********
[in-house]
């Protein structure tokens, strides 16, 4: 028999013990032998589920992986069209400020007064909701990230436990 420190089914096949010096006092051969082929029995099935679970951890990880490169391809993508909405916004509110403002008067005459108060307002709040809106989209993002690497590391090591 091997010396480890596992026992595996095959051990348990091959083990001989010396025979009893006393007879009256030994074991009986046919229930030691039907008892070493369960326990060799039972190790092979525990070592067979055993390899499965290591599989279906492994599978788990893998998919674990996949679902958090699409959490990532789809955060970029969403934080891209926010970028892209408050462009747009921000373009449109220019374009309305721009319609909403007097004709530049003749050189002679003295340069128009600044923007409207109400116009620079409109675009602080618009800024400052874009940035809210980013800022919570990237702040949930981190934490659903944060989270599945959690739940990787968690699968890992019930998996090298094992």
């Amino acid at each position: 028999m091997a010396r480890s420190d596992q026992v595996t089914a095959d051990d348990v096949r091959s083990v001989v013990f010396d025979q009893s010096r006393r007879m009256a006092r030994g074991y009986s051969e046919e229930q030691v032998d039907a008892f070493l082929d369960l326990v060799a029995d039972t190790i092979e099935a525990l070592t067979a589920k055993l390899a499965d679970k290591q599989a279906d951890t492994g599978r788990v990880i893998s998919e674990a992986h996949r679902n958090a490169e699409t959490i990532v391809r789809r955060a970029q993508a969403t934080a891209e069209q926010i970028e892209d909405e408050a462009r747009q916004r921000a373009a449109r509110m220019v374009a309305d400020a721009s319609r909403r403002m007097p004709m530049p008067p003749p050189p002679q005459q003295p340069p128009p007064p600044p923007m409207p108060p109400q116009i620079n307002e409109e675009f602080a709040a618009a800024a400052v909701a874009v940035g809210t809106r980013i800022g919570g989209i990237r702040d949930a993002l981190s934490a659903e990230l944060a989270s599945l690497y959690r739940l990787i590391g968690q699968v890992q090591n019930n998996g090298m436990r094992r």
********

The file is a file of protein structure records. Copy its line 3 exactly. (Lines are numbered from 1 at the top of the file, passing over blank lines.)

């Amino acid at each position: 028999m091997a010396r480890s420190d596992q026992v595996t089914a095959d051990d348990v096949r091959s083990v001989v013990f010396d025979q009893s010096r006393r007879m009256a006092r030994g074991y009986s051969e046919e229930q030691v032998d039907a008892f070493l082929d369960l326990v060799a029995d039972t190790i092979e099935a525990l070592t067979a589920k055993l390899a499965d679970k290591q599989a279906d951890t492994g599978r788990v990880i893998s998919e674990a992986h996949r679902n958090a490169e699409t959490i990532v391809r789809r955060a970029q993508a969403t934080a891209e069209q926010i970028e892209d909405e408050a462009r747009q916004r921000a373009a449109r509110m220019v374009a309305d400020a721009s319609r909403r403002m007097p004709m530049p008067p003749p050189p002679q005459q003295p340069p128009p007064p600044p923007m409207p108060p109400q116009i620079n307002e409109e675009f602080a709040a618009a800024a400052v909701a874009v940035g809210t809106r980013i800022g919570g989209i990237r702040d949930a993002l981190s934490a659903e990230l944060a989270s599945l690497y959690r739940l990787i590391g968690q699968v890992q090591n019930n998996g090298m436990r094992r």